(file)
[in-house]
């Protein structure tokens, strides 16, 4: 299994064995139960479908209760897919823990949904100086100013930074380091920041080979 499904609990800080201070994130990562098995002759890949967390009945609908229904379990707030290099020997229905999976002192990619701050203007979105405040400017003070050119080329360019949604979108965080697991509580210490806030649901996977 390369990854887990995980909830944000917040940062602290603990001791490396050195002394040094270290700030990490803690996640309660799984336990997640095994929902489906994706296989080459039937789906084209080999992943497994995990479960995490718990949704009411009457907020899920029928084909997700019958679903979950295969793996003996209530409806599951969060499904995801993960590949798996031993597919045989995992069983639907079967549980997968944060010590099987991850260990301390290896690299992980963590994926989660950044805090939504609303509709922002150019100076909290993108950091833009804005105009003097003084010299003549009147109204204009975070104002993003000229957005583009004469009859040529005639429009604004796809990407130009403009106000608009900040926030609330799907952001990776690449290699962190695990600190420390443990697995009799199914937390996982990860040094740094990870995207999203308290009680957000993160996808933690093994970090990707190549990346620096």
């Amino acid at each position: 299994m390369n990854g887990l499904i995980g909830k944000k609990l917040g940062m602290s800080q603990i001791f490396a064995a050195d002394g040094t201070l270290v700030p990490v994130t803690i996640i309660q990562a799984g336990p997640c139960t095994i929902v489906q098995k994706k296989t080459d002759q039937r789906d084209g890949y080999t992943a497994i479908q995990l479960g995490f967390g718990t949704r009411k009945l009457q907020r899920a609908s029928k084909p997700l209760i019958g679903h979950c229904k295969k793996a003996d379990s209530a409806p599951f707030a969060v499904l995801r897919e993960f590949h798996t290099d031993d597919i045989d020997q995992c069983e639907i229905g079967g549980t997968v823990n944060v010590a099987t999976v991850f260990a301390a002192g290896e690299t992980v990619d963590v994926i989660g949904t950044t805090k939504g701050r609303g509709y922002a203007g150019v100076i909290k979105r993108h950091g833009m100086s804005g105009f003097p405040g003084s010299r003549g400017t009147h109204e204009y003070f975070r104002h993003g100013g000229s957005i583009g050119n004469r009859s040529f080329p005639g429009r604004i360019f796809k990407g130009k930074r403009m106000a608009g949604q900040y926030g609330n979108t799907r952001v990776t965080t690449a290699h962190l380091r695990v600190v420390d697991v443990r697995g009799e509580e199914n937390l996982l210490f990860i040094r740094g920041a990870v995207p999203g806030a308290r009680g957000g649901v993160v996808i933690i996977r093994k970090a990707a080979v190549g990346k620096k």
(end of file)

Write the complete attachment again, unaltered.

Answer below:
[in-house]
């Protein structure tokens, strides 16, 4: 299994064995139960479908209760897919823990949904100086100013930074380091920041080979 499904609990800080201070994130990562098995002759890949967390009945609908229904379990707030290099020997229905999976002192990619701050203007979105405040400017003070050119080329360019949604979108965080697991509580210490806030649901996977 390369990854887990995980909830944000917040940062602290603990001791490396050195002394040094270290700030990490803690996640309660799984336990997640095994929902489906994706296989080459039937789906084209080999992943497994995990479960995490718990949704009411009457907020899920029928084909997700019958679903979950295969793996003996209530409806599951969060499904995801993960590949798996031993597919045989995992069983639907079967549980997968944060010590099987991850260990301390290896690299992980963590994926989660950044805090939504609303509709922002150019100076909290993108950091833009804005105009003097003084010299003549009147109204204009975070104002993003000229957005583009004469009859040529005639429009604004796809990407130009403009106000608009900040926030609330799907952001990776690449290699962190695990600190420390443990697995009799199914937390996982990860040094740094990870995207999203308290009680957000993160996808933690093994970090990707190549990346620096």
């Amino acid at each position: 299994m390369n990854g887990l499904i995980g909830k944000k609990l917040g940062m602290s800080q603990i001791f490396a064995a050195d002394g040094t201070l270290v700030p990490v994130t803690i996640i309660q990562a799984g336990p997640c139960t095994i929902v489906q098995k994706k296989t080459d002759q039937r789906d084209g890949y080999t992943a497994i479908q995990l479960g995490f967390g718990t949704r009411k009945l009457q907020r899920a609908s029928k084909p997700l209760i019958g679903h979950c229904k295969k793996a003996d379990s209530a409806p599951f707030a969060v499904l995801r897919e993960f590949h798996t290099d031993d597919i045989d020997q995992c069983e639907i229905g079967g549980t997968v823990n944060v010590a099987t999976v991850f260990a301390a002192g290896e690299t992980v990619d963590v994926i989660g949904t950044t805090k939504g701050r609303g509709y922002a203007g150019v100076i909290k979105r993108h950091g833009m100086s804005g105009f003097p405040g003084s010299r003549g400017t009147h109204e204009y003070f975070r104002h993003g100013g000229s957005i583009g050119n004469r009859s040529f080329p005639g429009r604004i360019f796809k990407g130009k930074r403009m106000a608009g949604q900040y926030g609330n979108t799907r952001v990776t965080t690449a290699h962190l380091r695990v600190v420390d697991v443990r697995g009799e509580e199914n937390l996982l210490f990860i040094r740094g920041a990870v995207p999203g806030a308290r009680g957000g649901v993160v996808i933690i996977r093994k970090a990707a080979v190549g990346k620096k």